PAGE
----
Taiyuan Arsenal was established by the Shanxi warlord, Yan Xishan. He had become the Governor-General of Shanxi province in 1912. From the outset he was very interested in building an arsenal for manufacturing weapons to equip his Army. His motto was, "Armed force is the backing of justice". Construction on his plant was begun in 1912, and it was originally named Shanxi Machinery Bureau. As it expanded, it later became known as the Shanxi Military Technology Practice Factory.
During the Warlord Era and Nanjing Decade
In 1923 the arsenal began making a Type 12 infantry gun, with a maximum range of 5,000 meters. In 1925, they began making a Type 14 infantry howitzer. Both were designed for mountain warfare. They also were able to set up production of copies of a German 105 mm heavy mountain gun and 88 mm field gun. When the war with Japan began they had produced 24 heavy mountain guns and 24 field guns to replace the heavy losses during combat to the Japanese forces.
In 1926, the Arsenal at Taiyuan had produced 1500 rifles, 500 Mauser type Broom handle Military Pistols, 300 mortars, mortar shells, hand grenades and three million rounds of ammunition per month with foreign technicians, assisted by American trained Chinese, supervising and training 8,000 Chinese workers.
By 1930, it had 3,800 pieces of machinery and 15,000 workers and technicians. The plant was fully capable of producing not only pistols, rifles, and submachine guns, but also heavy machine guns, mortars, cannons, grenades, and other items. Taiyuan Arsenal was a major producer of both the ZB vz. 26 light machine guns and Thompson submachine guns.
During the Second Sino-Japanese War
With its capture by the Japanese in November 1937, following the Battle of Taiyuan the Taiyuan Arsenal continued to operate producing the ZB vz. 26 light machine guns, but chambered for the Japanese 6.5 mm caliber cartridge instead of the Chinese 7.92 mm.
Meanwhile munitions industry production was moved away from the Japanese resulting in a sudden reduction in output. Initially raw material depended entirely on the partial half-finished products and the material which were carried away from Taiyuan factories. Later demolition of enemy railroads provided rails to make the raw materials. Light machine guns were made in Shaanxi at a Chenggu factory, rifles were made in a Xiangning factory, pistols in another factory, and each place made hand grenades to make up for the lack of weapon production. Yan's munitions output was not steady due to lack of materials. In the later Sino-Japanese War period, these factories monthly production of rifles was 800, light machine guns 300, pistols only a few dozens, hand grenades approximately 10,000. These arms and ammunition supported the Chinese front during the Sino-Japanese War.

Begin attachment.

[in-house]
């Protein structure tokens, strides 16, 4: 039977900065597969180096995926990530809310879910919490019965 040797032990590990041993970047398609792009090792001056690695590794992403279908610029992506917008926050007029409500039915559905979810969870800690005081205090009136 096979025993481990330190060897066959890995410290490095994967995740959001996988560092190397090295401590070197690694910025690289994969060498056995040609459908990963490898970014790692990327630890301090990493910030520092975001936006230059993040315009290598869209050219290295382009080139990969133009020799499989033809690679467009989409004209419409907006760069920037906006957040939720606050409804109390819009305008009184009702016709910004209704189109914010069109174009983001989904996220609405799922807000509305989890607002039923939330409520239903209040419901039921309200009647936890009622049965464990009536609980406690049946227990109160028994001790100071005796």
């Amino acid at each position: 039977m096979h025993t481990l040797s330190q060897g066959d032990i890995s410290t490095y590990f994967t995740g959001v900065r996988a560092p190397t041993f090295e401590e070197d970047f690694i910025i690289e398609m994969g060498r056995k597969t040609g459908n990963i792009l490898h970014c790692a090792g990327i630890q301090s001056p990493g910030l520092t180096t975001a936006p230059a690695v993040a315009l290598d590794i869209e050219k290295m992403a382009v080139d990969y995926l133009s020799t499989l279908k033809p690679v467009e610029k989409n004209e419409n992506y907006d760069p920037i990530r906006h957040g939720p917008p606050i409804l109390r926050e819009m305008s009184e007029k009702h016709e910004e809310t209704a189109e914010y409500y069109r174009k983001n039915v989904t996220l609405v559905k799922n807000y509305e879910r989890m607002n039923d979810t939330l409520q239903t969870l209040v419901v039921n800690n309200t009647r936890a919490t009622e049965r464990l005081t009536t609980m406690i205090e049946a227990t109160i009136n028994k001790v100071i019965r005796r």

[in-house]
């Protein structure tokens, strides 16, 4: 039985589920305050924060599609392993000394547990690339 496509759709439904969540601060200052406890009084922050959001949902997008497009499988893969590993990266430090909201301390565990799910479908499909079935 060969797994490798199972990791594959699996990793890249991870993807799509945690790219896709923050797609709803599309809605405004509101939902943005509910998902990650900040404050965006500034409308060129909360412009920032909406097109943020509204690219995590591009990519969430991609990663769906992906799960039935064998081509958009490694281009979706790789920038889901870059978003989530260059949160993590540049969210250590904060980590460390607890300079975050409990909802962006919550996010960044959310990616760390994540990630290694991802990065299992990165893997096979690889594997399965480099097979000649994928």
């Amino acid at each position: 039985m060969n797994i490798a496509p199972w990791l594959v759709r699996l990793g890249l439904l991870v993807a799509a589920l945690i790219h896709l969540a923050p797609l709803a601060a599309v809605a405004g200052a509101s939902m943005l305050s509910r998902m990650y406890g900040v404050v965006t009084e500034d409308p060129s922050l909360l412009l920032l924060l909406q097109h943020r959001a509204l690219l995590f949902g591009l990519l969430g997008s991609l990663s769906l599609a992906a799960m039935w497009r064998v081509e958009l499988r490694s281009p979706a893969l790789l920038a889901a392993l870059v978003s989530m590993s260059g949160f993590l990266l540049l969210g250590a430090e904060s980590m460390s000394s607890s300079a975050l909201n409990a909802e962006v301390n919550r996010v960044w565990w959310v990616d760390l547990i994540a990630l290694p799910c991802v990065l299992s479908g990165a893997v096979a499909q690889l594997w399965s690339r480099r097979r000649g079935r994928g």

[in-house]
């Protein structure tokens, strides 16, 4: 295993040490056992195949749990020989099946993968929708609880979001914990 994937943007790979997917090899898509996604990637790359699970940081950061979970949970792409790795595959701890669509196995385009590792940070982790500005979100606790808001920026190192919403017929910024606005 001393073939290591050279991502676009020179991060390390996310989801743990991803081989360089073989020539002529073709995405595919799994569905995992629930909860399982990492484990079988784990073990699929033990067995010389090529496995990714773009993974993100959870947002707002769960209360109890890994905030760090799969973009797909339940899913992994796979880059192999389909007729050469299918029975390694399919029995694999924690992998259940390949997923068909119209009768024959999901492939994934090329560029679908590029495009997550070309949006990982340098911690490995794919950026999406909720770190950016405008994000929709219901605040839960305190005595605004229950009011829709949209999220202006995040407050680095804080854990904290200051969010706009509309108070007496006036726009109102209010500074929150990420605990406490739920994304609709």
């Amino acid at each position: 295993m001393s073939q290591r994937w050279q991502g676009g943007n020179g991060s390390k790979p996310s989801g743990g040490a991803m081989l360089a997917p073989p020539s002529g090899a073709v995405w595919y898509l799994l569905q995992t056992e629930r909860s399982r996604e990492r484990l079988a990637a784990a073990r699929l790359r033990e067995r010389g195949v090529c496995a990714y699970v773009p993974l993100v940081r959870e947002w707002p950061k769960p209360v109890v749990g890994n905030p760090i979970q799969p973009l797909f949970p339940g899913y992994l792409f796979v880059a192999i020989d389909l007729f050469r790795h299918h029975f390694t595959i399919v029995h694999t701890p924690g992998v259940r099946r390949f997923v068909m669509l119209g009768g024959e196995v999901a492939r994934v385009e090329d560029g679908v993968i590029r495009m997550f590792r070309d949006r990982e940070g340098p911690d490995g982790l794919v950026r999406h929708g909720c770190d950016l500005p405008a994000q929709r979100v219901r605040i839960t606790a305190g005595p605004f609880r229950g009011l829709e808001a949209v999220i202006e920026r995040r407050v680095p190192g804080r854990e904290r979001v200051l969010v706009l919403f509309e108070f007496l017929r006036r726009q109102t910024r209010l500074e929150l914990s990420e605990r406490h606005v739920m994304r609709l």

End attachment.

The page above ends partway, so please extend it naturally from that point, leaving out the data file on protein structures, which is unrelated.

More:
During the Chinese Civil War
Recovered by Yen Xishan after August 1945 the Arsenal had been looted by the Japanese. He tried every effort to rebuild its productive capacity, taking machinery from factories of Japanese and puppet sympathizers, as long as they were the special purpose machines which the munitions industry needed and rebuilt his steel industry.
By late 1948 during the Chinese Civil War, the monthly production of the Arsenal was 3,000 Mauser Type 24 rifles, 300 7.92 mm ZB 26 light machine guns, 60 7.92 mm Type 24 Maxim water-cooled machine guns (MG08/30), 8 75 mm field guns, and 60,000 grenades, 15,000 mortar rounds, 7,000 rounds of artillery shells, swords, bayonets and small arms ammunition. But near the end small arms 7.92 mm ammunition production was down. Over 150,000 Red Army soldiers surrounded the city and it was necessary to air drop ingots of brass for the production of ammunition casings. Early in 1949 two Curtiss C-46 transports from Civil Air Transport flown by American pilots landed on an improvised runway delivering dynamite and blasting caps to destroy the steel mills and arsenal. However when the city fell in the spring the arsenal fell to Communist hands in good shape, providing a solid base for their armaments industry.
General Yan was the Minister of Department of War and he fled for Taiwan and died there.
- Goldsmith, Dolf L., Arming the Dragon: Mauser Rifle Production in China 1880 - 1950, D. L. Goldsmith, San Antonio, Texas, 1997.
- 阎锡山与山西军火工业 (Yen Hsi-shan and the arms industry in Shanxi Province) referred to Sept. 25, 2009
- Review of Mauser C-96 Machine Pistol, This review appeared in Gun World of February 2001